Nguni people

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Nguni people speak Nguni languages and currently reside predominantly in Southern Africa.

History[edit]

The ancient history of the Nguni people is wrapped up in their oral history. According to legend they were a people who migrated from the north to the Great Lakes region of subequatorial Central/Southeast Africa.[1] They migrated southwards over many centuries, with large herds of Nguni cattle probably entering what is now South Africa around 2,000 years ago in sporadic settlement, followed by larger waves of migration around 1400 CE. Nguni peoples are pastoralist groups, part of the greater Bantu group occupying much of the East and Southern parts of Africa.

Some groups split off and settled along the way, while others kept going. Thus, the following settlement pattern formed: the southern ndebele in the north, the Swazi in the north east, the Zulu towards the east and the Xhosa in the south. Owing to the fact that these people had a common origin, their languages and cultures show marked similarities.

The Nguni (Ndebele, Swazi, Xhosa and Zulu tribes) diverged from the Sotho-Tswana and Tsonga within the past 1,000-2,000 years (Jorde et al. 1995). At some point along their southward journey, they came in contact with San hunters, which is why they now produce the "click" sounds that characterize their languages today.

Within the Nguni nations, the clan — based on male ancestry — formed the highest social unit. Each clan was led by a chieftain. Influential men tried to achieve independence by creating their own clan. The power of a chieftain often depended on how well he could hold his clan together.

Though in today's history, the Nguni Ndebele are known to have come from the Zulus, this is partially untrue. The Ndebeles(Southern-South Africa based) were the first group to separate from the Nguni nation after they had entered the South African borders and they settled in the Transvaal region from around the 1500. The remaining Nguni nation moved further south, with those who moved south west ended calling themselves Xhosas, and those who moved south east remained calling themselves Ngunis. That was until when Shaka defeated the Ndwandwes, who ran away from south east coming back northwards, that led to the formation of the Swazis, and the formation of the Zulus by the clans who remained. Dinuzulu was Shaka's grandmother, Shaka then named the new nation by the name ZULU. Also, the Khumalo clan, being led by Mzilikazi, that ran away from Shaka, coming towards were the weak Manala Ndebeles were in the present day Pretoria. The weakening of the Manala Ndebeles, was as a result of the separation of the Ndebele nation after almost two to three centuries of their settlement in the Transvaal region. The separation led to the majority of the nation to go with Nzunza and the minority with Manala. The Nzunza Ndebele moved north and the Manala Ndebele, who were predominantly composed of women remained in the present day Pretoria. When Mzilikazi arrived, he then killed the Manala ndebele king, king Silamba, who was ruling, and they settled for a while before moving further north. This established them as a new form of Ndebele(Northern Ndebele). This is also evident from the differences in the north and the southern Ndebele.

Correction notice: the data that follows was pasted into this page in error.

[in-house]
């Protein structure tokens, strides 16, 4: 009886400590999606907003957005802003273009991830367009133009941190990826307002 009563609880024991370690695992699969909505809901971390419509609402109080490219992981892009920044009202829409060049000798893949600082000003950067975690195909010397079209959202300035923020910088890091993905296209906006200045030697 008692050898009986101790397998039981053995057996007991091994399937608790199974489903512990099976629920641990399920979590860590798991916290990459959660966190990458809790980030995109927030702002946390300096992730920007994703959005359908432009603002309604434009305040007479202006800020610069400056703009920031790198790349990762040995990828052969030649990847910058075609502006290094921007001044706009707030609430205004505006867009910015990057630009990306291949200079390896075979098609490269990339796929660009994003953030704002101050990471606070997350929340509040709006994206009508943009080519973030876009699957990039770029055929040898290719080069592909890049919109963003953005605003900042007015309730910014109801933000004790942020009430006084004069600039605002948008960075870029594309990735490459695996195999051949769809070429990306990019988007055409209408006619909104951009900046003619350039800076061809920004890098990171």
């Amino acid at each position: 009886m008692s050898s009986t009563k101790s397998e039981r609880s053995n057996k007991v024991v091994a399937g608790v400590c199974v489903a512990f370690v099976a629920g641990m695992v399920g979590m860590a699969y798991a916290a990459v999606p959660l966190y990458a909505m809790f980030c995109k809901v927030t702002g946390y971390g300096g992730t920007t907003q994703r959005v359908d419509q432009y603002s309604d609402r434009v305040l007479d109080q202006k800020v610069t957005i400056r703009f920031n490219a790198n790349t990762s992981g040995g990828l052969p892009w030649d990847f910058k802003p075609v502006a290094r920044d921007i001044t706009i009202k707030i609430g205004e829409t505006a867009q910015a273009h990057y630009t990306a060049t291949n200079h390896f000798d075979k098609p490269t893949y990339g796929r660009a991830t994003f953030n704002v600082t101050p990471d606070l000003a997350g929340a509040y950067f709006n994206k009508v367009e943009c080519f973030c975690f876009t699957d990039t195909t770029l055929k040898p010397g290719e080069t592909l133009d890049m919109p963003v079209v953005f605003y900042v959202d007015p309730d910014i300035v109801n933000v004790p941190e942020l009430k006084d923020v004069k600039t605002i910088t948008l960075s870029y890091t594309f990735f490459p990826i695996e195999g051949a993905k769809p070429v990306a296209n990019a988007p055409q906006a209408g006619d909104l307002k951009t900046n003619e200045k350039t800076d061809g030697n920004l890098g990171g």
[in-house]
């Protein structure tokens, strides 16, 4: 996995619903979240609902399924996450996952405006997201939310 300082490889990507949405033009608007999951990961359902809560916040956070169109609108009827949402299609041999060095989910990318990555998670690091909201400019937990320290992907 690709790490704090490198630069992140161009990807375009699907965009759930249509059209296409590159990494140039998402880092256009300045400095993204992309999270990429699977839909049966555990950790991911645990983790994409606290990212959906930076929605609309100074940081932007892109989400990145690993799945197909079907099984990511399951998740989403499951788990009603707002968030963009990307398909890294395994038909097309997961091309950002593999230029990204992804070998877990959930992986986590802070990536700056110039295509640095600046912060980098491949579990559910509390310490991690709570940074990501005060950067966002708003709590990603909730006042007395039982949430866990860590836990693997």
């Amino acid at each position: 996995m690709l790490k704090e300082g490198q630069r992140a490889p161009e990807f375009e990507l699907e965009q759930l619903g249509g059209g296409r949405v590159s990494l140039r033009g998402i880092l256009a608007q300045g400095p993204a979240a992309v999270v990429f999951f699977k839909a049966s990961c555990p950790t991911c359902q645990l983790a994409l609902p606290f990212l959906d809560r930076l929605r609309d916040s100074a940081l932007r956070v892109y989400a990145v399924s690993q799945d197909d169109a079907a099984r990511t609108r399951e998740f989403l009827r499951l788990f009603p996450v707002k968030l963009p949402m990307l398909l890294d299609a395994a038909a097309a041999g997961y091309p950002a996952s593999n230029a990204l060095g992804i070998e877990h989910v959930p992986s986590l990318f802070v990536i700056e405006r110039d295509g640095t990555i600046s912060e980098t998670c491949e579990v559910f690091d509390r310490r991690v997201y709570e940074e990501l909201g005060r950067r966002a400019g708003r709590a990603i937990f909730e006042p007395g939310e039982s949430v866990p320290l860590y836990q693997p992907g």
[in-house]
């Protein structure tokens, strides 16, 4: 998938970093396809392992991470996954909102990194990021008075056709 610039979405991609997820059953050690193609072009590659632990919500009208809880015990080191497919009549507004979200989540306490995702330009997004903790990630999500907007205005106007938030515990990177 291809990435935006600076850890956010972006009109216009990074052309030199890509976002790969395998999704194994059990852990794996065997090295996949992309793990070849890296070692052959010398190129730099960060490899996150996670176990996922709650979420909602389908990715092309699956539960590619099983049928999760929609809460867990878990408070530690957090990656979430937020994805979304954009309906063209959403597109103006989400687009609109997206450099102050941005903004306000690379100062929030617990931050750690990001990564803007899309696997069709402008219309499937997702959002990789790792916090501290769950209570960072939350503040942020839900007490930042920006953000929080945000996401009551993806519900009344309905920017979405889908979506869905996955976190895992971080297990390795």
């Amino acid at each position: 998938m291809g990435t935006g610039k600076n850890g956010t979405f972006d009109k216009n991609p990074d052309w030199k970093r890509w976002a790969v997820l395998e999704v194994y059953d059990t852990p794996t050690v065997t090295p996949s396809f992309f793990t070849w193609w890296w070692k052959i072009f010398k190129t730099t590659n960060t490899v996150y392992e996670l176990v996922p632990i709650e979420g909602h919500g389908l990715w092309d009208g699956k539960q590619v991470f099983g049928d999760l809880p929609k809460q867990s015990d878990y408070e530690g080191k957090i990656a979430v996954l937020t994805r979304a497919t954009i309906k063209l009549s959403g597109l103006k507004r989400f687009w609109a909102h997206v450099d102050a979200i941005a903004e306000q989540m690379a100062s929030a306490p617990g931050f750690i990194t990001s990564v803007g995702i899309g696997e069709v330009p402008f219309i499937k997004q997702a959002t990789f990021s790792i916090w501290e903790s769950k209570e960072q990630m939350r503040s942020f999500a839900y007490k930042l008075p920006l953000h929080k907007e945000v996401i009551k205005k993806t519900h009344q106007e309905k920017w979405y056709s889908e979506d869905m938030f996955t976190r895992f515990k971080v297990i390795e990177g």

From about 1800, the rise of the Zulu clan of the Nguni and the consequent mfecane that accompanied the expansion of the Zulus under Shaka, helped to drive a process of alliance between and consolidation among many of the smaller clans.

Many tribes and clans are said to have been forcibly united under Shaka Zulu. Shaka Zulu's political organisation was efficient in integrating "conquered" tribes, partly by the age regiments, where men from different villages bonded with each other.